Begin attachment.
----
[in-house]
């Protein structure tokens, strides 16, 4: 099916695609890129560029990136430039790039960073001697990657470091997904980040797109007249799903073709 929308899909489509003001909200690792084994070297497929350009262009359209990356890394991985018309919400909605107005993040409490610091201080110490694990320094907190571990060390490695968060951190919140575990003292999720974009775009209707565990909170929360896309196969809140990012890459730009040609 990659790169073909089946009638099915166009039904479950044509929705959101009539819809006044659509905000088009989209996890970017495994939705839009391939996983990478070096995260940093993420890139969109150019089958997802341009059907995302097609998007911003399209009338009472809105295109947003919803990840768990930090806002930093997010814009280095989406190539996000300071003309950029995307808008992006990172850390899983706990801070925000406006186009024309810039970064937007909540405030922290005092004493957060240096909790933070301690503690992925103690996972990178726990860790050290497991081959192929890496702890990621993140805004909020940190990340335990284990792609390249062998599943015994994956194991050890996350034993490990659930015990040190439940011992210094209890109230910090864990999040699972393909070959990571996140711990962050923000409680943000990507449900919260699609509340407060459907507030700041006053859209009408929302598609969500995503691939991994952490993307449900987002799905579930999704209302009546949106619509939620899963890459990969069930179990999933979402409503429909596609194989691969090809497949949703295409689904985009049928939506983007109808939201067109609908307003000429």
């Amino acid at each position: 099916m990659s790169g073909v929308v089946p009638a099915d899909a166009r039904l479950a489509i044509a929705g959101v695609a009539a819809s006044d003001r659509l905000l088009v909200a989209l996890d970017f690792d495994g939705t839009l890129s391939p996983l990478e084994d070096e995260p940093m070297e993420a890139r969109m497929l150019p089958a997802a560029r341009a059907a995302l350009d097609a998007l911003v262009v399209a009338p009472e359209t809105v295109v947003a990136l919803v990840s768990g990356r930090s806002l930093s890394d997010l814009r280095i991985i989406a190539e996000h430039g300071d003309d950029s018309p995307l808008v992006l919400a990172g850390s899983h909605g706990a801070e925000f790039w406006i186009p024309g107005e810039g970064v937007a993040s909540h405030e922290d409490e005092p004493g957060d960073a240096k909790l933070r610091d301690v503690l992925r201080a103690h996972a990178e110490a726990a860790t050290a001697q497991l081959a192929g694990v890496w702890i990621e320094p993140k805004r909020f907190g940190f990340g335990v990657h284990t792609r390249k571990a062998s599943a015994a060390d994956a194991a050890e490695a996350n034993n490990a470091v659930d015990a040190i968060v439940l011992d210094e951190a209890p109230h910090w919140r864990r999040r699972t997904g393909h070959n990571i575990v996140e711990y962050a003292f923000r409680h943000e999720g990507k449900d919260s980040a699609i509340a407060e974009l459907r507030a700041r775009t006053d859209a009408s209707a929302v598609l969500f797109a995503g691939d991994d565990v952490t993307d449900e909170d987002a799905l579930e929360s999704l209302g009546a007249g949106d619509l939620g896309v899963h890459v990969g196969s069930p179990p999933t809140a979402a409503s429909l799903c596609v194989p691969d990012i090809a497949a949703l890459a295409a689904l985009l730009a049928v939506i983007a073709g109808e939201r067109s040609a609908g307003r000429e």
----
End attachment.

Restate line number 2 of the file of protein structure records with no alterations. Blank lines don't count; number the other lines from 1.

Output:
């Protein structure tokens, strides 16, 4: 099916695609890129560029990136430039790039960073001697990657470091997904980040797109007249799903073709 929308899909489509003001909200690792084994070297497929350009262009359209990356890394991985018309919400909605107005993040409490610091201080110490694990320094907190571990060390490695968060951190919140575990003292999720974009775009209707565990909170929360896309196969809140990012890459730009040609 990659790169073909089946009638099915166009039904479950044509929705959101009539819809006044659509905000088009989209996890970017495994939705839009391939996983990478070096995260940093993420890139969109150019089958997802341009059907995302097609998007911003399209009338009472809105295109947003919803990840768990930090806002930093997010814009280095989406190539996000300071003309950029995307808008992006990172850390899983706990801070925000406006186009024309810039970064937007909540405030922290005092004493957060240096909790933070301690503690992925103690996972990178726990860790050290497991081959192929890496702890990621993140805004909020940190990340335990284990792609390249062998599943015994994956194991050890996350034993490990659930015990040190439940011992210094209890109230910090864990999040699972393909070959990571996140711990962050923000409680943000990507449900919260699609509340407060459907507030700041006053859209009408929302598609969500995503691939991994952490993307449900987002799905579930999704209302009546949106619509939620899963890459990969069930179990999933979402409503429909596609194989691969090809497949949703295409689904985009049928939506983007109808939201067109609908307003000429």